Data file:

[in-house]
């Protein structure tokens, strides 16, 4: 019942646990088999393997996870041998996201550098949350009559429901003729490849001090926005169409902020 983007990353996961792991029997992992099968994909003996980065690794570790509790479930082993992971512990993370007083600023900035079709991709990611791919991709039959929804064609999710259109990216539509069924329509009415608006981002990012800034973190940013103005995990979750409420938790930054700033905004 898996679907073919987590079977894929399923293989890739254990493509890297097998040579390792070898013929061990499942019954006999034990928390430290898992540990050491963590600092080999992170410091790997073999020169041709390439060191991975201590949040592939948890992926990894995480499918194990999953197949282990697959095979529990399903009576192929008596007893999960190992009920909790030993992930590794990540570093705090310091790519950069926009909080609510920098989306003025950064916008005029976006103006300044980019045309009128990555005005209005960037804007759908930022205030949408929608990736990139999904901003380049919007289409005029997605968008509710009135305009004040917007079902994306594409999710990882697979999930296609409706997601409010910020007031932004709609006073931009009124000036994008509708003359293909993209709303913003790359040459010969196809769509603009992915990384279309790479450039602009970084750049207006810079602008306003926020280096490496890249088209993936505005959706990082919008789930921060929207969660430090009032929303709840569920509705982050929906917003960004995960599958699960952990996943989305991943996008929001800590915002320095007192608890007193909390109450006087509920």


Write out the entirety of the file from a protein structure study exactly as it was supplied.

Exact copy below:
[in-house]
């Protein structure tokens, strides 16, 4: 019942646990088999393997996870041998996201550098949350009559429901003729490849001090926005169409902020 983007990353996961792991029997992992099968994909003996980065690794570790509790479930082993992971512990993370007083600023900035079709991709990611791919991709039959929804064609999710259109990216539509069924329509009415608006981002990012800034973190940013103005995990979750409420938790930054700033905004 898996679907073919987590079977894929399923293989890739254990493509890297097998040579390792070898013929061990499942019954006999034990928390430290898992540990050491963590600092080999992170410091790997073999020169041709390439060191991975201590949040592939948890992926990894995480499918194990999953197949282990697959095979529990399903009576192929008596007893999960190992009920909790030993992930590794990540570093705090310091790519950069926009909080609510920098989306003025950064916008005029976006103006300044980019045309009128990555005005209005960037804007759908930022205030949408929608990736990139999904901003380049919007289409005029997605968008509710009135305009004040917007079902994306594409999710990882697979999930296609409706997601409010910020007031932004709609006073931009009124000036994008509708003359293909993209709303913003790359040459010969196809769509603009992915990384279309790479450039602009970084750049207006810079602008306003926020280096490496890249088209993936505005959706990082919008789930921060929207969660430090009032929303709840569920509705982050929906917003960004995960599958699960952990996943989305991943996008929001800590915002320095007192608890007193909390109450006087509920």